By: Mark Fitzgerald
For all its troubles in 2004 — including litigation with Conrad Black and other former executives, the sale of its prestigious Daily Telegraph in London, and a circulation scandal at its flagship Chicago Sun-Times — Hollinger International Inc. says it turned a profit last year.
In a Form 8-K filing of unaudited financial information with the U.S. Securities and Exchange Commission Friday, Hollinger portrays itself as a company with big legal expenses — and a potentially enormous tax liability — that is making and profit, and that has also paid down its debt substantially through the sale of newspaper properties and the former Sun-Times office building.
Hollinger reported a net income in 2004 of $234.7 million, or $2.59 a share. It said it ended 2003 with a net loss of $74.3 million, or 85 cents a share.
Revenue in 2004 increased 4.3% to $553.9 million from $531.3 million the year before.
Hollinger said its losses from continuing operations in 2004 amounted to $163.9 million, or a loss of $1.81 per share. In 2003, it said losses from continuing operations were $89.2 million, or a loss of $1.02 per share.
Legal costs amounted to $60.1 million during 2004, and another $10.1 million in 2003, Hollinger reported.
Hollinger’s balance sheet for 2004 includes $867.5 million in accruals to cover contingent liabilities for taxes and interest it says it may be required to pay in “various tax jurisdictions.”
“The accruals to cover contingent tax liabilities also relate to management fees, ‘non-competition’ payments and other items that have been deducted in arriving at taxable income, which deductions may be disallowed by taxing authorities,” Hollinger says in the management discussion part of the 8-K filing. It says the accruals it has recorded are adequate to pay back taxes and penalties if the deductions are disallowed.
A special committee at Hollinger investigating alleged self-dealing charges that Black, former Hollinger CFO and Sun-Times Publisher F. David Radler, and other key executives ran a “corporate kleptocracy” that “looted” the company of some $400 million in improper deals and fees, including allegedly phony non-compete fees related to newspaper sales.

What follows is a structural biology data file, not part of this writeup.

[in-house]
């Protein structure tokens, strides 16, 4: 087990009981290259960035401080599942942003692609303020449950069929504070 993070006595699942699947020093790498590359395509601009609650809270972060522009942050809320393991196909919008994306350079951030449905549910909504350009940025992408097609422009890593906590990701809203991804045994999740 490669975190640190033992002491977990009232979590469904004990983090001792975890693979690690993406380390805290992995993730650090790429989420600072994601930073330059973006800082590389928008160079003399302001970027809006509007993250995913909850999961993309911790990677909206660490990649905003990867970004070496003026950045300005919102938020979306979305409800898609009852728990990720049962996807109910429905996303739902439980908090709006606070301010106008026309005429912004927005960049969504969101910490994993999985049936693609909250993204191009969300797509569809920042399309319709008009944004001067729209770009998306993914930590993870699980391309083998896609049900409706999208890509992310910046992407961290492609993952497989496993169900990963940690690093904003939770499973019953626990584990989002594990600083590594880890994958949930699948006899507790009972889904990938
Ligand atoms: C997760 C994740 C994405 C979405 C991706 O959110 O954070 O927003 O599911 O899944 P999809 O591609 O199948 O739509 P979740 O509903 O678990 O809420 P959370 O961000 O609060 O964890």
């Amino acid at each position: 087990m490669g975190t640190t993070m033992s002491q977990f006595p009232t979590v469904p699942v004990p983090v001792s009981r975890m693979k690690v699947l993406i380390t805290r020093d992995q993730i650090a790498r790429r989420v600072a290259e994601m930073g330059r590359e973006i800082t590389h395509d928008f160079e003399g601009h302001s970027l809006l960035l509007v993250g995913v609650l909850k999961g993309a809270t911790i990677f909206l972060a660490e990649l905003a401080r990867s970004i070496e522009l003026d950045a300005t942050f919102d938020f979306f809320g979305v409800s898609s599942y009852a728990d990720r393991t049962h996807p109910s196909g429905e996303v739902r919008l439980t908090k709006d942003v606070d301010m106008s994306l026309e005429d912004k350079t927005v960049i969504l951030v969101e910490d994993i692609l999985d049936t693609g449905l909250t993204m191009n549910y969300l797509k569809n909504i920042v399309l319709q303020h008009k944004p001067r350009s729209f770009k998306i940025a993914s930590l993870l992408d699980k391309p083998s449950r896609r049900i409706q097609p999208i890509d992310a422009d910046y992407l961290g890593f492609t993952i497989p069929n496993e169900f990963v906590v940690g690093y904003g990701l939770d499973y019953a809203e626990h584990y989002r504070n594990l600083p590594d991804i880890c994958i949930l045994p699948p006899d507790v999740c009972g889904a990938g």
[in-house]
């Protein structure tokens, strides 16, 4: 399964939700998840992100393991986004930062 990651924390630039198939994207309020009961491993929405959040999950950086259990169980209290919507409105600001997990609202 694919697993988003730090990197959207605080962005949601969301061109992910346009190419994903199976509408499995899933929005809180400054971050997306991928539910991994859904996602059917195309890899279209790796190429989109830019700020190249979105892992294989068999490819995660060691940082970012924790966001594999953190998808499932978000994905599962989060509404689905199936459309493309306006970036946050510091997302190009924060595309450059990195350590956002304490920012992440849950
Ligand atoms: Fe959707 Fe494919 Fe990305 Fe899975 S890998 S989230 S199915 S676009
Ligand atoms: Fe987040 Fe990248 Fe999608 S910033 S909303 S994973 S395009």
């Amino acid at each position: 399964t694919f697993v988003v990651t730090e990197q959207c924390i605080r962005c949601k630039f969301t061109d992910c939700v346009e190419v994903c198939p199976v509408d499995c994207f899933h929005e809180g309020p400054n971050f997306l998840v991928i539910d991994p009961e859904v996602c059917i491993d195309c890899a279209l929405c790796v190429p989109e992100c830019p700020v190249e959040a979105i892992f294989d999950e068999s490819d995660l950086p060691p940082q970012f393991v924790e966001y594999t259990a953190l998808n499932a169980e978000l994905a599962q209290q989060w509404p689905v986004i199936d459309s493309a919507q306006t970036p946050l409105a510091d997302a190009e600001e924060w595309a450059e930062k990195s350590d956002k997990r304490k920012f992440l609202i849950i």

Radler is expected to plead guilty in federal court in Chicago next week to charges he conspired to divert more than $32 million to companies he owned or controlled. Black is widely seen as the ultimate target of the investigation by U.S. Attorney Patrick Fitzgerald, but he has not been charged with any crime.
Hollinger’s 8-K filing suggests getting rid of the high-spending Black and Radler helped decrease its operating loss in 2004. It notes that it stopped paying management fees to a holding company controlled by Black and Radler, and that it dropped $19.2 million in expenses by getting rid of its corporate airplane and discontinuing the lease on another.
Hollinger said its long-term debt — which stood at $319.2 million at the end of 2003 — was $14.4 million at the end of 2004. During the year, Hollinger retied approximately $294 million of 9% senior notes. Hollinger drew down debt significantly in 2003 as well, retiring $504.9 million of the principal amount of 9.25% notes that were due in 2006 and 2007.
In filing the 8-K form, Hollinger acknowledged that it had said on Aug. 29 that it would file the long-overdue audited 10-K annual report for 2004 by the end of markets on Sept. 15.
But the market opened and closed Thursday and nothing was filed. Instead, Hollinger issued a statement saying it would file an 8-K on Friday, and that the 2004 10-K would be filed when it has completed implementing the internal controls over financial reporting required under the Sarbanes-Oxley Act of 2002.
?When the company furnishes its 2004 10-K, it expects to report that its internal controls over financial reporting were not effective as of December 31, 2004,? Hollinger said in the statement.